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HISTORY OF HANNAH,
MOTHER OF SAMUEL.
1 SAMUEL 1. 19, 20, 21, 22, 23.
And they arose up in the morning early, and worshipped before the Lord, and returned, and came to their house to Ramah; and Elkanah knew Hannah his wife, and the Lord remembered her. Wherefore it came to pass, when the time was come about, after Hannah had conceived, that she bare a son, and called his name Samuel, saying, Because I have asked him of the Lord. And the man Elkanah, and all his house, went up to offer unto the Lord the yearly sacrifice, and his vow. But Hannah went not up: for she said unto her husband, I will not go up until the child be weaned, and then I will bring him, that he may appear before the Lord, and there abide forever. And Elkanah her husband said unto her, Do what seemeth thee good; tarry until thou have weaned him; only the Lord establish his word. So the woman abode, and gave her son suck until she weaned him.
THE birth of a child is an event of much importance to those who are immediately concerned in it, and of much importance to the world. It is natural for a man to wish that his family should be built up, and his name transmitted. Every child is an accession to national strength, is one more added to the number of rational immortal beings, is a new display of the great Crcator's power, wisdom and goodness. There lie dormant the precious seeds of faculties which are one day to astonish, instruct and bless mankind. These infants, a few years hence, are to be the pillars of the state, the bulwarks of their country, the glory of the church of Christ. That young one shall by and by burst through the obscurity of his birth, and the meanness of his condition; shall become eminently useful, and purchase a name which ages to come shall pronounce with respect and esteem. But what is it to be known and distinguished among men? The period approaches, when God himself shall in the face of the universe acknowledge the least of these as his sons, and seat them on heavenly thrones.
It is natural for a man to wish his family built up, and for a good woman to wish the name and virtues of the husband of her youth preserved and propagated, even though she has not the fond desire, the flattering hope, of being a mother in Israel. But the determinations of Providence do not always accord with the innocent propensities of the human heart, much less with the insatiate demands of pride, avarice and ambition. Even the wise, the amiable and the virtuous are visited with this sore evil, the want of children. It is sometimes the calamity of those who have no other calamity. It demonstrates the imperfection of human bliss; it spreads a field for the exercise of resignation to the will of God! it furnishes both a motive and a subject for prayer for we can carry with confidence, to the throne of grace, many a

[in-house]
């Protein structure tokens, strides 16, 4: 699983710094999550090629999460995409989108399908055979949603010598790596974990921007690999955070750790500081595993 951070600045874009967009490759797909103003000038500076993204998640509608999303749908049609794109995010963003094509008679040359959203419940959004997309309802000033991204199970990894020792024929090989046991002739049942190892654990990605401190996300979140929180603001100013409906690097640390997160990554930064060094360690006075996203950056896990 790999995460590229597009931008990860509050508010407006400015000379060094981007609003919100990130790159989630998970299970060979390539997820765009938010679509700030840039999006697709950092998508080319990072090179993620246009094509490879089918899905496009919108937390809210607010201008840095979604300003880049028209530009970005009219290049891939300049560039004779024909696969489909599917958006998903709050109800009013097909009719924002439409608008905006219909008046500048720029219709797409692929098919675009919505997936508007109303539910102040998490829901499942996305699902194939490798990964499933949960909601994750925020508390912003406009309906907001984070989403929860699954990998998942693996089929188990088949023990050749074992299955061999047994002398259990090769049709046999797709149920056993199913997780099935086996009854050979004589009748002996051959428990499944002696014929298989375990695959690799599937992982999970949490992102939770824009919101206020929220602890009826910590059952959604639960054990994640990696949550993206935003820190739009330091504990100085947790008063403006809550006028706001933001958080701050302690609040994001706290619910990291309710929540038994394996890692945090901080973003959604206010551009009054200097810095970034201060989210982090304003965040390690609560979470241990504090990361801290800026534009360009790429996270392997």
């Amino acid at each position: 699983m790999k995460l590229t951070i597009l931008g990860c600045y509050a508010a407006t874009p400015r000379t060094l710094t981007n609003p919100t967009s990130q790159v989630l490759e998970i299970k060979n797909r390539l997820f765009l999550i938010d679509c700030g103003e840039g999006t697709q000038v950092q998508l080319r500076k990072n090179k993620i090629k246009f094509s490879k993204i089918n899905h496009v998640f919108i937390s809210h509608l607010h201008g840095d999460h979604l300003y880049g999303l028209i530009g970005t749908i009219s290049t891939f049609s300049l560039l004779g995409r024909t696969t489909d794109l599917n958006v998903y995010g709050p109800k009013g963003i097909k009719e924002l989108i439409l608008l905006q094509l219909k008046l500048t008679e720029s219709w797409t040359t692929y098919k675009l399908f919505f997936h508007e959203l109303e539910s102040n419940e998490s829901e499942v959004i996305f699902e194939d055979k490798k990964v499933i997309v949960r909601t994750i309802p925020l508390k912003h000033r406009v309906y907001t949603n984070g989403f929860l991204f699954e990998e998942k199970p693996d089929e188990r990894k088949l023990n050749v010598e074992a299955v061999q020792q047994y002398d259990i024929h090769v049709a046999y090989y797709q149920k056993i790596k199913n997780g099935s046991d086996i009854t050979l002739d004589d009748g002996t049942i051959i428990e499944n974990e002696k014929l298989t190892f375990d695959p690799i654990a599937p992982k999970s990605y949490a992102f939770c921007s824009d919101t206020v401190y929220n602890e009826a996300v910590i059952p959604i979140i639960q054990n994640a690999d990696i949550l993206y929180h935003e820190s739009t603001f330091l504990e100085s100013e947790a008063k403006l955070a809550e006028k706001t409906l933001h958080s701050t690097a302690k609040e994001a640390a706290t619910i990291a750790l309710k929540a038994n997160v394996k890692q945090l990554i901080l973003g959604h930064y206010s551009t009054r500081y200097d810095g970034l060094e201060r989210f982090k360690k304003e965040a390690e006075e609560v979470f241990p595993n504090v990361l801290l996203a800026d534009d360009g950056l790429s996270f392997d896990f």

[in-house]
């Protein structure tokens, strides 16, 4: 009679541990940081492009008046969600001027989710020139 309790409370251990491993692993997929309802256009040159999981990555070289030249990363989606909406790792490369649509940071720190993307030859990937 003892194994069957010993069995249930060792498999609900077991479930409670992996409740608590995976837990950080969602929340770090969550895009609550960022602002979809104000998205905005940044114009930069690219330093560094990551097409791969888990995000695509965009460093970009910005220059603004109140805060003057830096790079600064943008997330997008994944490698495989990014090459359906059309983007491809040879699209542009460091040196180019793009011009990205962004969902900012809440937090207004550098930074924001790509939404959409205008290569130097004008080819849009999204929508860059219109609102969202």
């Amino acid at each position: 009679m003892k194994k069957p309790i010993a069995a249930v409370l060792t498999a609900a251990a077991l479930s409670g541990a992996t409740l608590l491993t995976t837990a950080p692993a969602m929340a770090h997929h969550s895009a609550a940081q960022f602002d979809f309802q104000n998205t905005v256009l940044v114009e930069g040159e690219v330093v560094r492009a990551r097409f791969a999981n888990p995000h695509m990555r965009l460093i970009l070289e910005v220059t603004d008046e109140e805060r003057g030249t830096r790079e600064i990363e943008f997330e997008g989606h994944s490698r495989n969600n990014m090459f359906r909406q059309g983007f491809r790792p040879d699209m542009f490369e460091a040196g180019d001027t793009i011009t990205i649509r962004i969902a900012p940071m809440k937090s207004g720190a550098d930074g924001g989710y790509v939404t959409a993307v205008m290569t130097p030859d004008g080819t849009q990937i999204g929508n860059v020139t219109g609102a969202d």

petition which we should be afraid or ashamed of preferring to a man like ourselves. Happy is the man, happy the woman, who can deposit this and every other care in the bosom of a Father in heaven. She may sit down with Hannah, and "eat" and drink, "and be no more sad."
We are this evening presented with the history of the birth and infancy of one of those illustrious children whose fame is universally known, and shall be had in everlasting remembrance, namely, of Samuel, the prophet of the Lord, the judge of Israel, the setter up and the terror of kings; the glory of his own age and country; and the morning-star of a brighter day. The gift of this precious child was long withheld, that it might be more devoutly acknowledged, and more highly prized. Men overlook the ordinary appearances of nature, however stupendous and striking. In order therefore to rouse them to attention, and constrain them to observe the finger of God, the fiery comet is made to glare through the sky, and the earth shakes to the centre.
The blessing was sweetened to Hannah by every circumstance that can affect the fond maternal heart. A child to one who had long been afflicted with barrenness, and cruelly insulted on that account; a man-child, the answer of prayer; the power of performing for her darling infant the sweetest, and one of the most important maternal duties; and the cordial concurrence of the father in all her prudent, affectionate and pious purposes; present enjoyment, and blossoming prospects! If there be a pure and perfect bliss on earth, it is the portion of such a woman, in such a situation.
Was he ever unmindful or unkind? No,
"The Lord remembered her." he delayed, and he granted in love. woman, to know and to believe this! ships of thy lot, but the persuasion that the good thou desirest is denied in wisdom, and the load that oppresses thee laid on by the hand of a Father? Trust in the Lord, and be of good cheer; the time to favour thee will come; "the Lord will provide," "the Lord will remember thee."
"She bare a son, and called his name Samuel." Gracious is the correspondence between a devout spirit and approving, assenting Heaven. Behold the prayer of faith ascending as on eagle's wings, and resting on the footstool of yonder radiant throne; behold the good and perfect gift coming down in return from the Father of lights. Thus the vapours exhaled from the briny deep, fall back in copious showers to refresh and fertilize the earth. What a holy contention is here presented to us! The pious soul striving with God in supplication, in praise, in obedience, in faithfulness; the God of mercy striving with the meek and humble one in shewing kindness, in heaping favour upon favour. Samuel," asked and given of God," shall bear to the last hour of his life the memorial of his mother's fervent importunity at the throne of grace, and of God's hearing her in the time of need. It shall serve forever to remind himself, that he was a gift obtained of God by prayer, and devoted to God in gratitude. Every tongue that pronounces, every ear that hears the sound, shall be admonished of the union which devotion forms and maintains between earth and heaven. The mother names, the father assents, God approves, and time confirms the nomination.